Plasmid DNA was digested to completion with BamHI and dephosphorylated using shrimp alkaline phosphatase. GBS genomic DNA was partially digested with Sau3AI, size fractionated on a sucrose gradient and fragments <1 kb in size were ligated into the prepared pFW-phoA vectors. E. coli strain DH5α was chosen as the cloning host since it lacks a functional phoA gene. Recombinant plasmids were selected on Luria agar containing 100 μg/ml of spectinomycin and 40 μg/ml of the chromogenic XP substrate. E. coli transformants harbouring plasmids containing GBS insert DNA that complements the export signal sequence of the leaderless phoA gene were identified by the blue colour of the colonies. Approximately 30000 different recombinant plasmids containing GBS insert DNA were screened in this manner and 83 recombinant plasmids, which complemented the leaderless phoA, were chosen for further study.

From these experiments, several clones were selected each containing a plasmid containing a gene (or part thereof), which complemented the leaderless phoA.

A clone was selected containing a plasmid designated pho2-2. This plasmid contained a gene (or part thereof), which complemented the leaderless phoA. The nucleotide and deduced amino acid sequences of the gene are shown as SEQ ID NOS. 1 and 2, respectively.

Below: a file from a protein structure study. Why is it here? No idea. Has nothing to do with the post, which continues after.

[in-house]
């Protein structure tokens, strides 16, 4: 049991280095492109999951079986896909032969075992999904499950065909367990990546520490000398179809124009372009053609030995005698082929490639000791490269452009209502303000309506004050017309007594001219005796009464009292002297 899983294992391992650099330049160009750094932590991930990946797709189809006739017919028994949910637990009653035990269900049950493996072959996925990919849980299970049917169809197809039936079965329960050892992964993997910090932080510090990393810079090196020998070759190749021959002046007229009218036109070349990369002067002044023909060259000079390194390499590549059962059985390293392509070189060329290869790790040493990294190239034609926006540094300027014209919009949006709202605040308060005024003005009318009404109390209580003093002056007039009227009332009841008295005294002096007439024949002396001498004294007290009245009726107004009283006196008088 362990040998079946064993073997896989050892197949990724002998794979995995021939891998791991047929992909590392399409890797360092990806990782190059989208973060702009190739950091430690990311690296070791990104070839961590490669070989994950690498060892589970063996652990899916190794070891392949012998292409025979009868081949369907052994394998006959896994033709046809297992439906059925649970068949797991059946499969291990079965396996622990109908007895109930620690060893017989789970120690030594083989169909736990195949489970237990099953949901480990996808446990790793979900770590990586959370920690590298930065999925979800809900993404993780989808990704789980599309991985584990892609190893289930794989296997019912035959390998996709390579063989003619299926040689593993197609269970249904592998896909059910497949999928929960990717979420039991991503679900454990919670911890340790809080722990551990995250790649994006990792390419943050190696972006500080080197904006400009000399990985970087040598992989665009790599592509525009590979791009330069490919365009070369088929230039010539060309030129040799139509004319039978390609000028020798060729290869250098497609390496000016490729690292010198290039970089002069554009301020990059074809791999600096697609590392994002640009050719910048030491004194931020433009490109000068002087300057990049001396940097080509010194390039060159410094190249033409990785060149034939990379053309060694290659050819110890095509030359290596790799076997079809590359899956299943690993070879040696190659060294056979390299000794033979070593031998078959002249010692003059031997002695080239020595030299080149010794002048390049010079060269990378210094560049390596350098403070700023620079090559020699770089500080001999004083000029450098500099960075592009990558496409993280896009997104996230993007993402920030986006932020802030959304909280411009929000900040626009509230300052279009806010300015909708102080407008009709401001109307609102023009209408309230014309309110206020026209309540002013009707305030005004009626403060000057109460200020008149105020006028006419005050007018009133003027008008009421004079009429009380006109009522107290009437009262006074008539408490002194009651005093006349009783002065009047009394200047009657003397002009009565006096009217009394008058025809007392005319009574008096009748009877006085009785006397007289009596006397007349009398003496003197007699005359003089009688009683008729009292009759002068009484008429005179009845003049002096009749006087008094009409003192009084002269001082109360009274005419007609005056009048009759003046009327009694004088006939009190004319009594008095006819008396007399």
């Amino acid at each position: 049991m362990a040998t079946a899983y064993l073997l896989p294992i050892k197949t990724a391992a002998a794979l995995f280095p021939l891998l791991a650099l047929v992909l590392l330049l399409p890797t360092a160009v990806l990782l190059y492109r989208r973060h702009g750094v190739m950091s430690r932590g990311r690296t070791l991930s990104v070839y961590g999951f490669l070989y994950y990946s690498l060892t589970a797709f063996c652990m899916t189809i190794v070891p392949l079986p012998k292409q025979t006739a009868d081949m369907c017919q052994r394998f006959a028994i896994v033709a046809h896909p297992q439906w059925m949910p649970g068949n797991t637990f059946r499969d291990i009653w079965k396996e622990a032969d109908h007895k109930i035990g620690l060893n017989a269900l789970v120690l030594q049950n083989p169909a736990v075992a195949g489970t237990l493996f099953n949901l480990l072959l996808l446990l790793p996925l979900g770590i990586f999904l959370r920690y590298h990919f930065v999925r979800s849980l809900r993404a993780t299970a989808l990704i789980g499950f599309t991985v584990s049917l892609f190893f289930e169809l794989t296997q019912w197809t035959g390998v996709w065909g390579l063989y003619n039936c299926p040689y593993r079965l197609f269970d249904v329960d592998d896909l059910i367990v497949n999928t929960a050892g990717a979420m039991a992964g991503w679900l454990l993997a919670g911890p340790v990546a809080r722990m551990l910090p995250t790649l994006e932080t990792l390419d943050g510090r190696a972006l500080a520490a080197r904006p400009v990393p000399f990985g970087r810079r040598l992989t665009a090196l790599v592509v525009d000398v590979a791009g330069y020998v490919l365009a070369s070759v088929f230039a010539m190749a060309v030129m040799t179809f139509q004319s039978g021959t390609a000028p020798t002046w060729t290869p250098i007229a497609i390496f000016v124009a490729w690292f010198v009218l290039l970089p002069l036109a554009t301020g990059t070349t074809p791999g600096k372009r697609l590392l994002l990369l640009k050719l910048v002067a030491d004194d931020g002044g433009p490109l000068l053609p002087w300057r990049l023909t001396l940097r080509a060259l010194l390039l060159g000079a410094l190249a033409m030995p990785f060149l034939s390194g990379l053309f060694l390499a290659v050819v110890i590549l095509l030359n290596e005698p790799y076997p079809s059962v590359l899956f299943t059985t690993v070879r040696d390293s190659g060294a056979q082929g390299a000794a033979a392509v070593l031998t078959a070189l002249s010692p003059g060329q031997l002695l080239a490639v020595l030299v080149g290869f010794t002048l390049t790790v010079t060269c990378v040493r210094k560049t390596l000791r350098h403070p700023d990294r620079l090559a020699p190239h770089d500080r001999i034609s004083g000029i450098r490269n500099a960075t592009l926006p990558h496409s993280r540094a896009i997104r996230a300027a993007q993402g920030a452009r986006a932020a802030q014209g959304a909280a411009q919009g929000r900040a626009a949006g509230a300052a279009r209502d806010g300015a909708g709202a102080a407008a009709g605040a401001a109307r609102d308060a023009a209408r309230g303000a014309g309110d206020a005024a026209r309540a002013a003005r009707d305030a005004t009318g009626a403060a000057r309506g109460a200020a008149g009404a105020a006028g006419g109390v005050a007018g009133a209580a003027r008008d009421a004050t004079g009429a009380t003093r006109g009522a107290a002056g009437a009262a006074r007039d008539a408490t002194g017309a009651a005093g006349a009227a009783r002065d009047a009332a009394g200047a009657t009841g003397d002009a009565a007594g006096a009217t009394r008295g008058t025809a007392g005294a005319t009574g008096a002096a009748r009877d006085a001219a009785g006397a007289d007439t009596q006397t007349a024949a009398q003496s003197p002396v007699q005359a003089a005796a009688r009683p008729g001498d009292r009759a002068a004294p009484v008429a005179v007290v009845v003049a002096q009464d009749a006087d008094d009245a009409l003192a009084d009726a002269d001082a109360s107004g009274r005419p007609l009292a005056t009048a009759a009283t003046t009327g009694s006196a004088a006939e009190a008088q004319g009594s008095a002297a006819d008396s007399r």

A comparison of the amino acid sequence of pho2-2 was performed.

Homologues to the GBS pho2—2 gene product can be identified in Enterococcus faecalis, Escherichia coli (malK and afuC), Bacillus subtilis (glnO), Haemophilus influenzae (yebM and potA), Streptococcus pyogenes, Streptococcus pneumoniae and Salmonella typhimurium (malK). The E. faecalis, S. pyogenes and S. pneumoniae homologues were identified from genome sequence data and no annotations were available as to the identity of the gene or gene products. In all other cases, homologues represented ATP-binding transport proteins that are part of ABC type transporters. Many of the components of ABC type transporters are membrane or cell surface associated, as these systems are involved in the transport of macromolecules from the extracellular environment to the intracellular compartment.

Having identified the gene in each clone it is then possible to obtain the full-length gene sequence, as follows.